This is not a recommendation. If you want financial advice tailored to your circumstances seek independent financial advice. We are independent and receive no payment from Vanguard for writing this review.
Vanguard have just launched a bombshell into the UK fund management industry. They've just launched a website so that not only can you buy their funds but you can also invest on their platform. In other words, you can invest your ISA with Vanguard. And of course because it's Vanguard the fees they charge for their platform is just 15 basis points: that's 0.15% which means that if you invest ten thousand pounds you'd only pay fifteen pounds per year in management costs. So here's the step by step process by which you open an account with Vanguard but also the funds which are made available to you and also the very low fees which they charge once you're on board.
To give you an idea of the split between the fund charges and the account fee here are two examples given by Vanguard. If you invest twenty thousand pounds in one of their LifeStrategy funds then your fund charge would be 0.22% per year and your account fee would be 0.15% per year. In total that would just be 0.37% or seventy four pounds a year or if you buy their S&P 500 ETF the fund charge would just be 0.07% and the combination of fund charge and account fee would be only 0.22% per year which is extremely competitive.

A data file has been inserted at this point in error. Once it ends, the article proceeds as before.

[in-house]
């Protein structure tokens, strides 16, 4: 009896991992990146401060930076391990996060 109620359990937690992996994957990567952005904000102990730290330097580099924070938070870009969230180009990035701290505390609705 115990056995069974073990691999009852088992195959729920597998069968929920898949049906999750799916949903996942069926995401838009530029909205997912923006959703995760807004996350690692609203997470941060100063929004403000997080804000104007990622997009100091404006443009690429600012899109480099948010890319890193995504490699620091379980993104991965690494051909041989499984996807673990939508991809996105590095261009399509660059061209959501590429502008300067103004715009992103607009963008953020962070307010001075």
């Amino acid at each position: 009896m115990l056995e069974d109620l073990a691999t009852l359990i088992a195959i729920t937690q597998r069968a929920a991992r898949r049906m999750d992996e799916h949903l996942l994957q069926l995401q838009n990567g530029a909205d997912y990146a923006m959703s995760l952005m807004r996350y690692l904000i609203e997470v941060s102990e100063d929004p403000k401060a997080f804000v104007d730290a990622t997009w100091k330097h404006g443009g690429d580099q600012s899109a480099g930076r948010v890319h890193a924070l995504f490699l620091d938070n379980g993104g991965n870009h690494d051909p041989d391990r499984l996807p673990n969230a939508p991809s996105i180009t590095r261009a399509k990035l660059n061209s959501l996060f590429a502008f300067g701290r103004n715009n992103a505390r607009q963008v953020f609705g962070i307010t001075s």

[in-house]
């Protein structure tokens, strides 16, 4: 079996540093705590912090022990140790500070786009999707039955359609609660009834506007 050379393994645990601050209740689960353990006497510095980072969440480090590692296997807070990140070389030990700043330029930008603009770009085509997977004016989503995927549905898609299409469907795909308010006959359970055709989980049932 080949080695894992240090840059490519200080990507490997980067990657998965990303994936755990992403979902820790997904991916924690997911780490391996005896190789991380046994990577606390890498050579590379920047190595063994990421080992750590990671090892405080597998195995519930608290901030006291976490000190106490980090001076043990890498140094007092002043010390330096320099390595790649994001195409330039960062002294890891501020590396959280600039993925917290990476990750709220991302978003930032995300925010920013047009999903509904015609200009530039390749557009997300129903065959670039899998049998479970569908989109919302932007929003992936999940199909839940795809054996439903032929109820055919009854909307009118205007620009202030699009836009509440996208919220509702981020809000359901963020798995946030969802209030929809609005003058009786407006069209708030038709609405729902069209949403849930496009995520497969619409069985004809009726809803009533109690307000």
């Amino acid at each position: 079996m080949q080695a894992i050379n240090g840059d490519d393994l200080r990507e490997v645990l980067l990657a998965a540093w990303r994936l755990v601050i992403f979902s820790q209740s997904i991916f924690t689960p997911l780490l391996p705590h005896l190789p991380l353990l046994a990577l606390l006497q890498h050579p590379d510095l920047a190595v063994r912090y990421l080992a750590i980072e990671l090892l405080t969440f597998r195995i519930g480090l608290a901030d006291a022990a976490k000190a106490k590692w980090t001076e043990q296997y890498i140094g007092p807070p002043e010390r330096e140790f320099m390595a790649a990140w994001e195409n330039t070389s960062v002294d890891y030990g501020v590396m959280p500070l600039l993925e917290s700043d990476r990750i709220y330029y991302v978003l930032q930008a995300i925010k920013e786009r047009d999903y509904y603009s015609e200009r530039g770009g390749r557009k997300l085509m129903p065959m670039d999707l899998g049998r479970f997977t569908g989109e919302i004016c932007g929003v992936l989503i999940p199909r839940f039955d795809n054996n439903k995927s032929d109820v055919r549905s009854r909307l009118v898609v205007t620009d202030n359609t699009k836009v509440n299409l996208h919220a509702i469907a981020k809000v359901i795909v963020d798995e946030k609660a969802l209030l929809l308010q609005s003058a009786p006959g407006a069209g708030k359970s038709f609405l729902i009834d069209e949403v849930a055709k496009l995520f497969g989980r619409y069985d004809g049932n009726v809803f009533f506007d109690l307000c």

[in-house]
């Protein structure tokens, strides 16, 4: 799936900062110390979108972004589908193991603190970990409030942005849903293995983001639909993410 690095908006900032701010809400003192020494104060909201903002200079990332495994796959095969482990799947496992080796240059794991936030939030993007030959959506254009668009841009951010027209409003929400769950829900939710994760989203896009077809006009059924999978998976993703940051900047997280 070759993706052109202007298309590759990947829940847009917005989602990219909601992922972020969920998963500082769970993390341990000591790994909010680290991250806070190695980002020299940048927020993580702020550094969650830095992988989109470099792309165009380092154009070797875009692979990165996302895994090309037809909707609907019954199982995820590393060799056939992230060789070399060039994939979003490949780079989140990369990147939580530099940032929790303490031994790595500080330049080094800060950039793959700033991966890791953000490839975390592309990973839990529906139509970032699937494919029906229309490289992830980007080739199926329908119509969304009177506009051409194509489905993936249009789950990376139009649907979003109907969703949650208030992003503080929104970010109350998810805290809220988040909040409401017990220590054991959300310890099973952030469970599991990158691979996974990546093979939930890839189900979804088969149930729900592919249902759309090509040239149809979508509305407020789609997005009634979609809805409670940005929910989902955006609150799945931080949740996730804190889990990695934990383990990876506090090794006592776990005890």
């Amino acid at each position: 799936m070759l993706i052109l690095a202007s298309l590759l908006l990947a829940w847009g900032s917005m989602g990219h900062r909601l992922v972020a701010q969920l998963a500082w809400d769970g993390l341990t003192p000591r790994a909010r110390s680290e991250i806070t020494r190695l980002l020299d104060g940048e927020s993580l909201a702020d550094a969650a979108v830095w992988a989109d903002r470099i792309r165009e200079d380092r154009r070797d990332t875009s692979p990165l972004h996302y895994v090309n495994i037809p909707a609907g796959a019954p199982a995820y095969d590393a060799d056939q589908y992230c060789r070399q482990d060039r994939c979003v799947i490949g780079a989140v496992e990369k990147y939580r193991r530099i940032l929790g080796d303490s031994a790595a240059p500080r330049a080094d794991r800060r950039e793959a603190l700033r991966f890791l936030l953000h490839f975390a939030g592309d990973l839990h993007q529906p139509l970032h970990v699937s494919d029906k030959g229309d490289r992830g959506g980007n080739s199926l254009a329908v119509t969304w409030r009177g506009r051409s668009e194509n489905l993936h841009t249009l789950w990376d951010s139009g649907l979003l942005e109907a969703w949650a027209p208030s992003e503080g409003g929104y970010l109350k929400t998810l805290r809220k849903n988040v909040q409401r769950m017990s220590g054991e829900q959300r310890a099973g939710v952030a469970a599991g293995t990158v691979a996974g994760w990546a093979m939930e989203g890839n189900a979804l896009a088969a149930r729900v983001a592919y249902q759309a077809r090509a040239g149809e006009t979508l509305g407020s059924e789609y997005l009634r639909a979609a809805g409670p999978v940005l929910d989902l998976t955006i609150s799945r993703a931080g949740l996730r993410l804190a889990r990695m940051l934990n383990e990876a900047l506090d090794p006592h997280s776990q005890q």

So this is what the screen looks like when you come to start a new account on Vanguard's website. I'm a new client so I'll click here.
You have a choice of three different types of account: an Individual Savings Account (ISA) where you can buy a selection of Vanguard funds but it's outside the tax system so if you make any capital gains or interest payments you don't have to pay those to the taxman and the amount you can put into that in this tax year for 2017 is twenty thousand pounds. Now that's the one I'm going to go for but if you're saving on behalf of your kids you can also have a Junior ISA and if you've already used up your ISA allowance or you don't want to use an ISA wrapper you can just open a normal investment account. So I'm going for the ISA option.
Before you open the account Vanguard lays out the ground rules. They say that you're going to be charged an annual account fee, a very low one because this is Vanguard. And that gives rise to an annual ongoing charge and it also outlines the limitations of an ISA. Now you have to be a UK resident to open one of these ISAs and you're supposed to read the key feature document and also the terms and conditions which of course I have done. So I click here and I proceed and we're taken to this three-stage process.
First we choose our investments then we give our personal details and then we complete our order. Straight away you can see that the choices are fairly limited. Whereas with a standard brokerage account you'd have access to hundreds of funds and thousands of shares in this case you have 15 blended funds, let's take a quick look at those.